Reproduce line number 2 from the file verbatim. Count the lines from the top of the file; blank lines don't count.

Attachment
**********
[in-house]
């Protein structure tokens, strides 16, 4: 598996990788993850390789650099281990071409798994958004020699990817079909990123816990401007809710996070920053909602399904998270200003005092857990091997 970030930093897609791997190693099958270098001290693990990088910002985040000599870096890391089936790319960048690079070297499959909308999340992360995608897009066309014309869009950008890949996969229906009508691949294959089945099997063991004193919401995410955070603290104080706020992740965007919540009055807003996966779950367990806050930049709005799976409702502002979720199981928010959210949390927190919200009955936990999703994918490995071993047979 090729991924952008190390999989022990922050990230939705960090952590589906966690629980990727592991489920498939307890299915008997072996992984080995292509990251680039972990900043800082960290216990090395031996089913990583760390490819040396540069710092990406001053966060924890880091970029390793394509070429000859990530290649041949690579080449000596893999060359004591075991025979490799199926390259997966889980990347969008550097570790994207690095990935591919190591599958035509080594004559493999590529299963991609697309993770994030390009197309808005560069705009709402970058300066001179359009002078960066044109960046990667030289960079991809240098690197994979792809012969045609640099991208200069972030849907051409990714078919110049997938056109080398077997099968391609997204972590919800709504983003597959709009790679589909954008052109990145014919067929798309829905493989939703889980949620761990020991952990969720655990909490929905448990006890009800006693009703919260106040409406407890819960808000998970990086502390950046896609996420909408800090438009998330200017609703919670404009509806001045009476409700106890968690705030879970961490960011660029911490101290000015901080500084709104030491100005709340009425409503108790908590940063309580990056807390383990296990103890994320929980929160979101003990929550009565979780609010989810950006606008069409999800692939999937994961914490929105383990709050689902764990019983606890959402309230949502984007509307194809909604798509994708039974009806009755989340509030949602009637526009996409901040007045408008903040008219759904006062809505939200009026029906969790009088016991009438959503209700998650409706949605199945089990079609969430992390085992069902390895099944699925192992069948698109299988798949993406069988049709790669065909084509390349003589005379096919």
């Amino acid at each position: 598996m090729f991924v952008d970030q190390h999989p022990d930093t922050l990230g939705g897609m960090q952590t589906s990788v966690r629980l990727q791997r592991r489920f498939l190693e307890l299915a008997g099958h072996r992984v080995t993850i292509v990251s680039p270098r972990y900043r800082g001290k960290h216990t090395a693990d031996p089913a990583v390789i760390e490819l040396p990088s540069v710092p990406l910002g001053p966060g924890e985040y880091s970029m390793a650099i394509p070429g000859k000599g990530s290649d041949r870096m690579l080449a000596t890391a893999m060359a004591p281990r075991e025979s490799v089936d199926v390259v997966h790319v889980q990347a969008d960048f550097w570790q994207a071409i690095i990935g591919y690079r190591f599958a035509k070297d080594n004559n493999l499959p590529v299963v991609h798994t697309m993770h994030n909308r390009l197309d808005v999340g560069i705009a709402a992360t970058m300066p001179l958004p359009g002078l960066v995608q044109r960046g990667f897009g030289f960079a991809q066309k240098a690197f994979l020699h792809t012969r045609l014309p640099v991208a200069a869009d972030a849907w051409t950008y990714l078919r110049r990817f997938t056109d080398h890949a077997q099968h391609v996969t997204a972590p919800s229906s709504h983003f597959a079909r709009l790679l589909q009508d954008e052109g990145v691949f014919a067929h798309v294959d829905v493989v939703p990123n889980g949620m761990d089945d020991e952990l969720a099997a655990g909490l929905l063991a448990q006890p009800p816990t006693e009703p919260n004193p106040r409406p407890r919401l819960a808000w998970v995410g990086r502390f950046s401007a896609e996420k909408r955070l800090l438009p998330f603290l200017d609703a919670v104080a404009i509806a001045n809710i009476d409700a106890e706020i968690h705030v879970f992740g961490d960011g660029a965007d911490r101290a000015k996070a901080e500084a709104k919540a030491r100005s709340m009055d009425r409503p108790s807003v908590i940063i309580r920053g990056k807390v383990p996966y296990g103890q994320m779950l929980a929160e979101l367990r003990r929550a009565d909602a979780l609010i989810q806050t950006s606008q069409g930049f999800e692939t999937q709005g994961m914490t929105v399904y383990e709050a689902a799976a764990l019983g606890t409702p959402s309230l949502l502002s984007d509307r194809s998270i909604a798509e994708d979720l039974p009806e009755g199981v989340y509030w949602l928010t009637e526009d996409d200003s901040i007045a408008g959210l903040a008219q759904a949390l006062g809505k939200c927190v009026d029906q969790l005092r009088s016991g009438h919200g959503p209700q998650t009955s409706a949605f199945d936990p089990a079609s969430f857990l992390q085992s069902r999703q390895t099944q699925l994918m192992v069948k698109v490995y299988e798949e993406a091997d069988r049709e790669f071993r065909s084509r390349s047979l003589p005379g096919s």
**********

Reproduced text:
């Protein structure tokens, strides 16, 4: 598996990788993850390789650099281990071409798994958004020699990817079909990123816990401007809710996070920053909602399904998270200003005092857990091997 970030930093897609791997190693099958270098001290693990990088910002985040000599870096890391089936790319960048690079070297499959909308999340992360995608897009066309014309869009950008890949996969229906009508691949294959089945099997063991004193919401995410955070603290104080706020992740965007919540009055807003996966779950367990806050930049709005799976409702502002979720199981928010959210949390927190919200009955936990999703994918490995071993047979 090729991924952008190390999989022990922050990230939705960090952590589906966690629980990727592991489920498939307890299915008997072996992984080995292509990251680039972990900043800082960290216990090395031996089913990583760390490819040396540069710092990406001053966060924890880091970029390793394509070429000859990530290649041949690579080449000596893999060359004591075991025979490799199926390259997966889980990347969008550097570790994207690095990935591919190591599958035509080594004559493999590529299963991609697309993770994030390009197309808005560069705009709402970058300066001179359009002078960066044109960046990667030289960079991809240098690197994979792809012969045609640099991208200069972030849907051409990714078919110049997938056109080398077997099968391609997204972590919800709504983003597959709009790679589909954008052109990145014919067929798309829905493989939703889980949620761990020991952990969720655990909490929905448990006890009800006693009703919260106040409406407890819960808000998970990086502390950046896609996420909408800090438009998330200017609703919670404009509806001045009476409700106890968690705030879970961490960011660029911490101290000015901080500084709104030491100005709340009425409503108790908590940063309580990056807390383990296990103890994320929980929160979101003990929550009565979780609010989810950006606008069409999800692939999937994961914490929105383990709050689902764990019983606890959402309230949502984007509307194809909604798509994708039974009806009755989340509030949602009637526009996409901040007045408008903040008219759904006062809505939200009026029906969790009088016991009438959503209700998650409706949605199945089990079609969430992390085992069902390895099944699925192992069948698109299988798949993406069988049709790669065909084509390349003589005379096919």